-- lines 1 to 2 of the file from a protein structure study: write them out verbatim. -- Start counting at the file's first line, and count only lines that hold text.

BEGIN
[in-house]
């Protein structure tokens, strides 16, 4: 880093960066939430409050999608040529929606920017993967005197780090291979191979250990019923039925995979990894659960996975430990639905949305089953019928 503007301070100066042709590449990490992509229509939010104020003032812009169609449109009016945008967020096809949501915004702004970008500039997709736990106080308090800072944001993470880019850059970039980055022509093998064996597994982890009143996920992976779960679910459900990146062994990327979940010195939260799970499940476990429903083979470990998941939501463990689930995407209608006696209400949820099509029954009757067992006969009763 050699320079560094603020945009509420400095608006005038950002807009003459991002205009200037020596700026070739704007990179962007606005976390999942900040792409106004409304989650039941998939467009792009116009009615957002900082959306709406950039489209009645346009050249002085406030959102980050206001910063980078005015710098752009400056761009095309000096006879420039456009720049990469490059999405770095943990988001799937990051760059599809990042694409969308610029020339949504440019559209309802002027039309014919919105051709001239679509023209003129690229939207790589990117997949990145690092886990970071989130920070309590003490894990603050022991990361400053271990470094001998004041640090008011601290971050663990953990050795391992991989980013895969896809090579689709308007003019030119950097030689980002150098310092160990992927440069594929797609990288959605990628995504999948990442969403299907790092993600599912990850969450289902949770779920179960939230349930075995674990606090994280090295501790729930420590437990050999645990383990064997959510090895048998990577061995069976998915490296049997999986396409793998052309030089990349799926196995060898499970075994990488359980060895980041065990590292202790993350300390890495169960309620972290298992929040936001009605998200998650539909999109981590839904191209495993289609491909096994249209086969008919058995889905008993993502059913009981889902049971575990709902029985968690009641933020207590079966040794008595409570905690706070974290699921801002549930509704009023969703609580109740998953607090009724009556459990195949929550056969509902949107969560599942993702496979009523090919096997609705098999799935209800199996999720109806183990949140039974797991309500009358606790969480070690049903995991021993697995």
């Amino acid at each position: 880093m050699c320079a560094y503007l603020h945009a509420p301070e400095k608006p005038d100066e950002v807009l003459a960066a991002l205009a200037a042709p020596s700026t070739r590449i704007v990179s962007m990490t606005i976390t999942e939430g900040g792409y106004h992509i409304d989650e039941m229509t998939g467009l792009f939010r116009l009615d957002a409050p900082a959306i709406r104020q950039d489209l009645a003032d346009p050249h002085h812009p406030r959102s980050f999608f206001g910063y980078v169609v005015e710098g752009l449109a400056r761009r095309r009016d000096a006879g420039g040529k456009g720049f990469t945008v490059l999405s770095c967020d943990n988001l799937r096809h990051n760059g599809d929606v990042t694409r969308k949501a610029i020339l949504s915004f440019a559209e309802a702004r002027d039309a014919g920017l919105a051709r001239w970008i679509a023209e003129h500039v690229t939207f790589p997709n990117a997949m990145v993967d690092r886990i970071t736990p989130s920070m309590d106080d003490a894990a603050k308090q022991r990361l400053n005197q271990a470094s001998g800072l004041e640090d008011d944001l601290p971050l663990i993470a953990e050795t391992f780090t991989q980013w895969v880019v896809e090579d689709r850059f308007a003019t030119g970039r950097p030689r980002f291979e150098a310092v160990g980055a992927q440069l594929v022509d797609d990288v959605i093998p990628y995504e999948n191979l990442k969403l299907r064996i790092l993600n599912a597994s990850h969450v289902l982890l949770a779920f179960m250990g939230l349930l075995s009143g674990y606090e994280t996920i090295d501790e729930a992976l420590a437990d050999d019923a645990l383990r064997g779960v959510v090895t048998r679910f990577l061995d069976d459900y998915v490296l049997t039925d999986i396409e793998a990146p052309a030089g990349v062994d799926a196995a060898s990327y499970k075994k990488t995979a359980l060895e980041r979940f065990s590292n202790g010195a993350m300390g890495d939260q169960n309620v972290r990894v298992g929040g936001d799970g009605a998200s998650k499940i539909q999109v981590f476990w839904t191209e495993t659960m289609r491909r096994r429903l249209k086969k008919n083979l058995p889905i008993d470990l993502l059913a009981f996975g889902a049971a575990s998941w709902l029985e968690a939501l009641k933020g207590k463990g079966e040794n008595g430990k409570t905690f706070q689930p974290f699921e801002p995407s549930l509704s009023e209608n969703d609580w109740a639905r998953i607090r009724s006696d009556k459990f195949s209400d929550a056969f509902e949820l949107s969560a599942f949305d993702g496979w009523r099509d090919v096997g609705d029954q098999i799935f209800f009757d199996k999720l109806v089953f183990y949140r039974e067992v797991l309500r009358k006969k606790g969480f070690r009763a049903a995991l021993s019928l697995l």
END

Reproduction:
[in-house]
């Protein structure tokens, strides 16, 4: 880093960066939430409050999608040529929606920017993967005197780090291979191979250990019923039925995979990894659960996975430990639905949305089953019928 503007301070100066042709590449990490992509229509939010104020003032812009169609449109009016945008967020096809949501915004702004970008500039997709736990106080308090800072944001993470880019850059970039980055022509093998064996597994982890009143996920992976779960679910459900990146062994990327979940010195939260799970499940476990429903083979470990998941939501463990689930995407209608006696209400949820099509029954009757067992006969009763 050699320079560094603020945009509420400095608006005038950002807009003459991002205009200037020596700026070739704007990179962007606005976390999942900040792409106004409304989650039941998939467009792009116009009615957002900082959306709406950039489209009645346009050249002085406030959102980050206001910063980078005015710098752009400056761009095309000096006879420039456009720049990469490059999405770095943990988001799937990051760059599809990042694409969308610029020339949504440019559209309802002027039309014919919105051709001239679509023209003129690229939207790589990117997949990145690092886990970071989130920070309590003490894990603050022991990361400053271990470094001998004041640090008011601290971050663990953990050795391992991989980013895969896809090579689709308007003019030119950097030689980002150098310092160990992927440069594929797609990288959605990628995504999948990442969403299907790092993600599912990850969450289902949770779920179960939230349930075995674990606090994280090295501790729930420590437990050999645990383990064997959510090895048998990577061995069976998915490296049997999986396409793998052309030089990349799926196995060898499970075994990488359980060895980041065990590292202790993350300390890495169960309620972290298992929040936001009605998200998650539909999109981590839904191209495993289609491909096994249209086969008919058995889905008993993502059913009981889902049971575990709902029985968690009641933020207590079966040794008595409570905690706070974290699921801002549930509704009023969703609580109740998953607090009724009556459990195949929550056969509902949107969560599942993702496979009523090919096997609705098999799935209800199996999720109806183990949140039974797991309500009358606790969480070690049903995991021993697995």